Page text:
This timeline tracks developments in the Oklahoma Department of Corrections’ effort to give early releases to more prison inmates through exceptions and changes to policies. Click on links to see  documents related to decisions and cases. Read and click on notes, highlighted in yellow, explaining key parts.

2013: DOC early-release and sentencing policy
Originally, department policy prevented offenders with an active misconduct from having their credits restored, limited the amount of restored credits to 365 days and prohibited those serving time for 85 percent crimes from having lost credits restored It also prohibited violent or sex offenders from receiving early- release credits, and prevented offenders serving split-life sentences or aggravated drug traffickers from receiving earned credits. See highlights.

Nov. 21, 2013: Board of Corrections meeting minutes
The state Board of Corrections was looking for ways to empty the “jail backup,” composed of  inmates in county jails awaiting transfers to prisons. To make room for them, the corrections department could release offenders by restoring their lost early-released credits. See highlights.

January 2014: State hires new corrections director
The corrections board votes to hire Robert Patton, former corrections official in Arizona, as director of the Oklahoma Department of Corrections. Patton officially begins work on Feb.18.

March 7, 2014: Memo to Robert Patton
Laura Pitman, then-deputy director of institutions, and Ed Evans, then-associate director of field operations, send Patton a request that he approve an exception to the department’s restoration of early-release credits policy. See highlights.

March 10, 2014: Memo from Associate Director Ed Evans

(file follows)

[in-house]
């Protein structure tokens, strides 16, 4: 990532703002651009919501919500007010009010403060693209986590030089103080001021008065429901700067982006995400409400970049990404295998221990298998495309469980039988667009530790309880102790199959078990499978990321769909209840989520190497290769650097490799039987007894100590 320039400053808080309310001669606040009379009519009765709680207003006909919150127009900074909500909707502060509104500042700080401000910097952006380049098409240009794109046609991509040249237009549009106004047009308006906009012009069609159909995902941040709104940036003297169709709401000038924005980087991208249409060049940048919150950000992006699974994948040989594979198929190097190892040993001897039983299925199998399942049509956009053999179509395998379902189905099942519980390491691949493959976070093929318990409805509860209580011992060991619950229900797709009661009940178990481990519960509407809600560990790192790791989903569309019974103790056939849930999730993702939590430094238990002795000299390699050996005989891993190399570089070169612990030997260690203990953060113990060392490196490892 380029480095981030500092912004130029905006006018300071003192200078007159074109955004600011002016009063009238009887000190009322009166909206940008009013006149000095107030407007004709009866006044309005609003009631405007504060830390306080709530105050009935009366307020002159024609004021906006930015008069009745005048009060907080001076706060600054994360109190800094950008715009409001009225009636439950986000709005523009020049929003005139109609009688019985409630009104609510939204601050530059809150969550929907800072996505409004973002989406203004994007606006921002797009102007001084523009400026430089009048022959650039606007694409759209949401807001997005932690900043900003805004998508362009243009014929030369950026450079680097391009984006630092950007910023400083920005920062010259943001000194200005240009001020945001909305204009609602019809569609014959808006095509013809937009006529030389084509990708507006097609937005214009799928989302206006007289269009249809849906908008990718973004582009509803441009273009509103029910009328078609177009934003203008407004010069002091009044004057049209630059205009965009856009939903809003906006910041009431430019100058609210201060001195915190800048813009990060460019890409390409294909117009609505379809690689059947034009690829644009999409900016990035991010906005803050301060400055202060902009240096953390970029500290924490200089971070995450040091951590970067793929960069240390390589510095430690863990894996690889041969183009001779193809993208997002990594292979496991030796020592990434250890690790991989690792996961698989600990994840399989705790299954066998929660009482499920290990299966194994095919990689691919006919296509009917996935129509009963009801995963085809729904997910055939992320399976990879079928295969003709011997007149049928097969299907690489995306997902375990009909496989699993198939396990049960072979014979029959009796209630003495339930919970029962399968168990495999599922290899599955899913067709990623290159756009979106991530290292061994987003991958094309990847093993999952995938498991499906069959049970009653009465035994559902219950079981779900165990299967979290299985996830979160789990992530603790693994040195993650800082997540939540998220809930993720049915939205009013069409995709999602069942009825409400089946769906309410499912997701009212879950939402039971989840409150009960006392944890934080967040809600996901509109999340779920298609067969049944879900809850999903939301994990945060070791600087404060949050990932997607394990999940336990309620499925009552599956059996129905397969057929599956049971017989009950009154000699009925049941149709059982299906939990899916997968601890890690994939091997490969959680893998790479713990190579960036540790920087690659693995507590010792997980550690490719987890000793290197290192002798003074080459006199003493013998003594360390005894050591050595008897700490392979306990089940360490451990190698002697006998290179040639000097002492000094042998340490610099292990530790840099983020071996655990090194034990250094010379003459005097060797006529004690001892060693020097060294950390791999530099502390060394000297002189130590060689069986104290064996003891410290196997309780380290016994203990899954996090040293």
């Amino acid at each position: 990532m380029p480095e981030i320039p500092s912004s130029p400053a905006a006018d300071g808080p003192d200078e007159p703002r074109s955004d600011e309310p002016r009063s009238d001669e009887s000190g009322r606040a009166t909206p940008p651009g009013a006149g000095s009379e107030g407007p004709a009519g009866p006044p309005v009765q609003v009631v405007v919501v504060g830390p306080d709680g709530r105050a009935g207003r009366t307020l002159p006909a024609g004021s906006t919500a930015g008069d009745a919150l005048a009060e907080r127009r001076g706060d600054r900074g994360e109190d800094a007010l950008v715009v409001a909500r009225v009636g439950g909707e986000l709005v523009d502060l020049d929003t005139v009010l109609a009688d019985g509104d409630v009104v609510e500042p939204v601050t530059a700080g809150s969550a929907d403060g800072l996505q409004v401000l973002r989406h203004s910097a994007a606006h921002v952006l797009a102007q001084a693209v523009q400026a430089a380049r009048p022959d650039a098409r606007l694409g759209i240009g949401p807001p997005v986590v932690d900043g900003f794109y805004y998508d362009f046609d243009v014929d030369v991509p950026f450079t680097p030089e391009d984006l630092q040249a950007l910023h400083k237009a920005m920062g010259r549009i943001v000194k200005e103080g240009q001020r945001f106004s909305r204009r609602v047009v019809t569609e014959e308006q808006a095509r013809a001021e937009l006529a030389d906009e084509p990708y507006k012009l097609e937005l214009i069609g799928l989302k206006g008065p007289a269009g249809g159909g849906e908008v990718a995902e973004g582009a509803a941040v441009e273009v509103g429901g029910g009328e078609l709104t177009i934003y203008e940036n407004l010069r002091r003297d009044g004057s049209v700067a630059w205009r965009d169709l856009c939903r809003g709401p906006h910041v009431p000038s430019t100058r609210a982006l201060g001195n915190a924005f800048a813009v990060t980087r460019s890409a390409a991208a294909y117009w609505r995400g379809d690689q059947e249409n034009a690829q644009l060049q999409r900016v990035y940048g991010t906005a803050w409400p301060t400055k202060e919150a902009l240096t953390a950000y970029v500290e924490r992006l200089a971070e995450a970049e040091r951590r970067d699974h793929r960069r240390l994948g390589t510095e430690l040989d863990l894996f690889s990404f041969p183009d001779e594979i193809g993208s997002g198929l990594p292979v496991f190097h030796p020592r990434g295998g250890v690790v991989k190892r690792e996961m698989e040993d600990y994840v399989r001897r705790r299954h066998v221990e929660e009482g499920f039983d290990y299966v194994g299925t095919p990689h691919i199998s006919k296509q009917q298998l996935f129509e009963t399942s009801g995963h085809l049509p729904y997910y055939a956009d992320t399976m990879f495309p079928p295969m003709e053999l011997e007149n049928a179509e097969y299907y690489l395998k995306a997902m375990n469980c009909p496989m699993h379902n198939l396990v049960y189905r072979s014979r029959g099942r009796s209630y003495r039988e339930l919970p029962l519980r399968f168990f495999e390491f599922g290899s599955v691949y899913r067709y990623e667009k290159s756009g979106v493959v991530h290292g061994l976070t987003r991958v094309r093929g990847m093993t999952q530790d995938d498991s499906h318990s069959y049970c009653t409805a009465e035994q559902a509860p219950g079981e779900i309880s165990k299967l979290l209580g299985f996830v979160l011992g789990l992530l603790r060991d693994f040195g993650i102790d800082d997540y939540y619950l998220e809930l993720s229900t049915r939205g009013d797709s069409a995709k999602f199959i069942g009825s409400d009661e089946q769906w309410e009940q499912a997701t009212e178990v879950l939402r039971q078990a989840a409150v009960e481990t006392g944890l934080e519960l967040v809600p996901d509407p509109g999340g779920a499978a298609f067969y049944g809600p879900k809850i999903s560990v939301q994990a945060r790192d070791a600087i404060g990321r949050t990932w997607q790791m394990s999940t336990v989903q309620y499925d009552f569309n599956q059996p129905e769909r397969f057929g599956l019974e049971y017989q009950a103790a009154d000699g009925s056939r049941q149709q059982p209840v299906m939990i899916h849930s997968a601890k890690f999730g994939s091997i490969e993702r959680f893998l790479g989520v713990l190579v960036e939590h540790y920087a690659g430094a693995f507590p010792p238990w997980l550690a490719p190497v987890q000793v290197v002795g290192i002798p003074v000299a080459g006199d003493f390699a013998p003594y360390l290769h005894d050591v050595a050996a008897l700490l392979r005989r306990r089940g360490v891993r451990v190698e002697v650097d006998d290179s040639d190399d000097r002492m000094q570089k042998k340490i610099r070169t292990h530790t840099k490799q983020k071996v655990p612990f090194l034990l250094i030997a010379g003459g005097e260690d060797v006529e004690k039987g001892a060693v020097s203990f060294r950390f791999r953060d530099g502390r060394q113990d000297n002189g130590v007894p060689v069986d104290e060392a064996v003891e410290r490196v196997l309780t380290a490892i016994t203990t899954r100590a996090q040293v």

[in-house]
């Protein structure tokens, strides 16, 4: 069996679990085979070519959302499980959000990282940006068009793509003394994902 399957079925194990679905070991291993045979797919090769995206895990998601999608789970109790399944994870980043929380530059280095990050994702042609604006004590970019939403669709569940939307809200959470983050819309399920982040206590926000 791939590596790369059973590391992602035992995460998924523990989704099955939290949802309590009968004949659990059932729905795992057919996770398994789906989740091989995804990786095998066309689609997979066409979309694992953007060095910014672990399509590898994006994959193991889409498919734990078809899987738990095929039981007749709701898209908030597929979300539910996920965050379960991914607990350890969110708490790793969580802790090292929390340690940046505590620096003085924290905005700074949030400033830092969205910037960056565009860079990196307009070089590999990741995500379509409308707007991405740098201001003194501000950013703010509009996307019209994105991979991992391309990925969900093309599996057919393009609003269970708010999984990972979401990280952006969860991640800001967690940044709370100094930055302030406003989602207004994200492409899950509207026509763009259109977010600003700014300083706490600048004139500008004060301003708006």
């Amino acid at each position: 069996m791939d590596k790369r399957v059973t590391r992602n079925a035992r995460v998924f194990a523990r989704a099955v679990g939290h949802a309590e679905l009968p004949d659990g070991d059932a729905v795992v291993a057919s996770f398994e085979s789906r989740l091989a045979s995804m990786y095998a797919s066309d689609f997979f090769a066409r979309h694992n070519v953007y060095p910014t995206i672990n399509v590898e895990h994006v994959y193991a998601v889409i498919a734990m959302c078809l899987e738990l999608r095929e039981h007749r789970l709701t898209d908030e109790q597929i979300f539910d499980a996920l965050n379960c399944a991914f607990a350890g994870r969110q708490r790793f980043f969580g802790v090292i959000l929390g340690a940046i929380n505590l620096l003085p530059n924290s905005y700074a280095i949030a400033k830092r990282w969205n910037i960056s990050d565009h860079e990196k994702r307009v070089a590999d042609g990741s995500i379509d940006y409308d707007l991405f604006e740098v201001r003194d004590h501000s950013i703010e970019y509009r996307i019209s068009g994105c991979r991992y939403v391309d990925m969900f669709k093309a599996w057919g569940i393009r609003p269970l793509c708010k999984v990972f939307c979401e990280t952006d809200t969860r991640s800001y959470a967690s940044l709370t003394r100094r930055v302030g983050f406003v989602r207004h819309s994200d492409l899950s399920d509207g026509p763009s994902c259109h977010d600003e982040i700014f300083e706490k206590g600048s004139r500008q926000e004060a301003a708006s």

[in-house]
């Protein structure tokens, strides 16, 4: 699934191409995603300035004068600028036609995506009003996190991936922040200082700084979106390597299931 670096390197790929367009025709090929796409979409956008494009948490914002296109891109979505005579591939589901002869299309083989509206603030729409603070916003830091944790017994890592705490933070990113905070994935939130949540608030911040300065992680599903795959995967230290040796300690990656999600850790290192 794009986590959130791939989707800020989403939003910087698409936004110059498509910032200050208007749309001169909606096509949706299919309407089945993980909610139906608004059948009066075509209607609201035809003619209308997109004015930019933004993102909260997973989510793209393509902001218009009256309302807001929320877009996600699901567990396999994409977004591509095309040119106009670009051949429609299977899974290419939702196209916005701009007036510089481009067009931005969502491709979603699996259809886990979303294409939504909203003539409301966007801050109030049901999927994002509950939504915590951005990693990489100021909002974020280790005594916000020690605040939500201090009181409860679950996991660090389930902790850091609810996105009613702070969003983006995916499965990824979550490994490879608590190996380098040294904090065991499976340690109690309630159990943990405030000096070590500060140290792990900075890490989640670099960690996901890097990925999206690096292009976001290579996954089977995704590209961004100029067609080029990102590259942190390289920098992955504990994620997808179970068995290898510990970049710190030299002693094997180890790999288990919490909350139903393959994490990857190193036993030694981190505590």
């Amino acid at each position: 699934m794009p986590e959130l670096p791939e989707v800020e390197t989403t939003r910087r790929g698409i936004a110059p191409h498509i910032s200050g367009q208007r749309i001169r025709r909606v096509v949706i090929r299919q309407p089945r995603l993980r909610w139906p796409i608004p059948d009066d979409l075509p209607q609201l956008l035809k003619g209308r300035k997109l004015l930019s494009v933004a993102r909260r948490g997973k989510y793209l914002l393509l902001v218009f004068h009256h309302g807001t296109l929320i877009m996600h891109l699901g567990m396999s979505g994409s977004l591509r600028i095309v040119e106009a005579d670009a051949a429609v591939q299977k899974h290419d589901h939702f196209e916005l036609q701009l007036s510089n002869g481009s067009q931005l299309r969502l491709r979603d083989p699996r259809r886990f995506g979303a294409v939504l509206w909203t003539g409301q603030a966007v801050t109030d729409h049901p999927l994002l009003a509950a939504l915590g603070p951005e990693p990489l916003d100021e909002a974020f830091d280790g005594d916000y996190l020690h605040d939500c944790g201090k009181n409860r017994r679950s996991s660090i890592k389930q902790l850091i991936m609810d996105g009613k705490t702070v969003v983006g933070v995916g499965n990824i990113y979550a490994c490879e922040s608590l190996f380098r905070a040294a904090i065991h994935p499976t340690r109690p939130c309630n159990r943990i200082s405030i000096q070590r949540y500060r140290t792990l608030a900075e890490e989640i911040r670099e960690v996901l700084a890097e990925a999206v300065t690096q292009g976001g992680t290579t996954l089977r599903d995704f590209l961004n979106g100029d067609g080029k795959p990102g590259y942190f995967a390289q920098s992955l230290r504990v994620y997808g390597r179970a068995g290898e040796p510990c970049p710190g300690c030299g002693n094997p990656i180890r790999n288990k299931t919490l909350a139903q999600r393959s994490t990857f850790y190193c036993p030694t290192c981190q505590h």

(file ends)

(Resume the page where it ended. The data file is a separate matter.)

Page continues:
With the exception approved, Evans sends out a memo to all facility heads notifying them of the change, along with a list of offenders identified for having credits restored and instructions for their release. A similar memo followed a day later with instructions to restore lost credits. Evans would send out weekly memos with lists of inmates.

March 18, 2014: Prison population swells
The corrections department begins bringing in prisoners from the jail backup. Within two months, the prison population jumps by 1,500 inmates, pushing many facilities beyond official capacity. Prisoners are bunked in gyms, day rooms and other common areas.

April 3, 2014: Board of Corrections minutes
Pitman tells the Board of Corrections that restoring early-release credits was phase one of emptying the county jail backup, and that 436 offenders were discharged between March 10 and 28 through restored credits. See highlight.

April 4, 2014: Employee newsletter
In an employee newsletter, Patton explains that steps to relieve the jail backup include the restoration of credits to offenders.

April 21, 2014: Release of offender
Desmond Campbell, an inmate serving time for charges of robbery, kidnapping and assault with a dangerous weapon, has nearly a year’s worth of early-release credits restored under an exception to restored-credit policies and is discharged from prison.